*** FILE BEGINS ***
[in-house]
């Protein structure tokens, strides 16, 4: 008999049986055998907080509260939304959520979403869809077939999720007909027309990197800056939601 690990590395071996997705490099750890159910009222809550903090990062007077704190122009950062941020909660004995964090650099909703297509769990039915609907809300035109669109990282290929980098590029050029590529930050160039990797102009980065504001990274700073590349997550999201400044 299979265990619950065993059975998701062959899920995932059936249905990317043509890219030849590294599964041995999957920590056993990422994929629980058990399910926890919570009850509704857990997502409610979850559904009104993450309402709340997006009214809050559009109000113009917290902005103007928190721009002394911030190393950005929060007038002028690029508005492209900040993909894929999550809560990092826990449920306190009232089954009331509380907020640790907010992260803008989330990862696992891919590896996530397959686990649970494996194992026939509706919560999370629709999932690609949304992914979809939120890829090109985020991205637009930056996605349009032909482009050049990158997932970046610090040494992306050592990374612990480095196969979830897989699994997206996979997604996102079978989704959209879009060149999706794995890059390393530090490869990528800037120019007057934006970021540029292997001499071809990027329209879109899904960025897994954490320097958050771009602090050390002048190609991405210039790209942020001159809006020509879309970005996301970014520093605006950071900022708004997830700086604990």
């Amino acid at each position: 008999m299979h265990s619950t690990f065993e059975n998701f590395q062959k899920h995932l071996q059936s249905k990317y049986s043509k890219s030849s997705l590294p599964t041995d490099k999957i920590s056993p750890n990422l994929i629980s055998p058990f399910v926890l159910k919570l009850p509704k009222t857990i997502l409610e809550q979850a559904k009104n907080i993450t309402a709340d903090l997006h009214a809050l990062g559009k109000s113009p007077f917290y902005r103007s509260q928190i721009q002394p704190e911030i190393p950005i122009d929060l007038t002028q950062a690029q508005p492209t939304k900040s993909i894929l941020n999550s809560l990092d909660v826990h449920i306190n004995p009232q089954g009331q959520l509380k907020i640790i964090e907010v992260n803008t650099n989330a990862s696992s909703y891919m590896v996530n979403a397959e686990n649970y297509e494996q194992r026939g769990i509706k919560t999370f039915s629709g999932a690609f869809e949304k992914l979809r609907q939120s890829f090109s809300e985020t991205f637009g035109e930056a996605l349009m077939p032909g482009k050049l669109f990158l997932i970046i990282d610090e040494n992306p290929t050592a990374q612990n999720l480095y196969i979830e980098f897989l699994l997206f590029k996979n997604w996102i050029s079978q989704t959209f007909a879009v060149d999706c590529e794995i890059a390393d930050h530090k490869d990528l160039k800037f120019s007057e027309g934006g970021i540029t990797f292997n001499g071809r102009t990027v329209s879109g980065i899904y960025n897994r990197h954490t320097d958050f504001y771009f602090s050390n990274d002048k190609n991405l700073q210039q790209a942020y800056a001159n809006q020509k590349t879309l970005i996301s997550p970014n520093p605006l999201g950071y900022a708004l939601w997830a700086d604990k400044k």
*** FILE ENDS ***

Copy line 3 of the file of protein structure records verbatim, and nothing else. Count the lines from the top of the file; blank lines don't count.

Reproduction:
């Amino acid at each position: 008999m299979h265990s619950t690990f065993e059975n998701f590395q062959k899920h995932l071996q059936s249905k990317y049986s043509k890219s030849s997705l590294p599964t041995d490099k999957i920590s056993p750890n990422l994929i629980s055998p058990f399910v926890l159910k919570l009850p509704k009222t857990i997502l409610e809550q979850a559904k009104n907080i993450t309402a709340d903090l997006h009214a809050l990062g559009k109000s113009p007077f917290y902005r103007s509260q928190i721009q002394p704190e911030i190393p950005i122009d929060l007038t002028q950062a690029q508005p492209t939304k900040s993909i894929l941020n999550s809560l990092d909660v826990h449920i306190n004995p009232q089954g009331q959520l509380k907020i640790i964090e907010v992260n803008t650099n989330a990862s696992s909703y891919m590896v996530n979403a397959e686990n649970y297509e494996q194992r026939g769990i509706k919560t999370f039915s629709g999932a690609f869809e949304k992914l979809r609907q939120s890829f090109s809300e985020t991205f637009g035109e930056a996605l349009m077939p032909g482009k050049l669109f990158l997932i970046i990282d610090e040494n992306p290929t050592a990374q612990n999720l480095y196969i979830e980098f897989l699994l997206f590029k996979n997604w996102i050029s079978q989704t959209f007909a879009v060149d999706c590529e794995i890059a390393d930050h530090k490869d990528l160039k800037f120019s007057e027309g934006g970021i540029t990797f292997n001499g071809r102009t990027v329209s879109g980065i899904y960025n897994r990197h954490t320097d958050f504001y771009f602090s050390n990274d002048k190609n991405l700073q210039q790209a942020y800056a001159n809006q020509k590349t879309l970005i996301s997550p970014n520093p605006l999201g950071y900022a708004l939601w997830a700086d604990k400044k």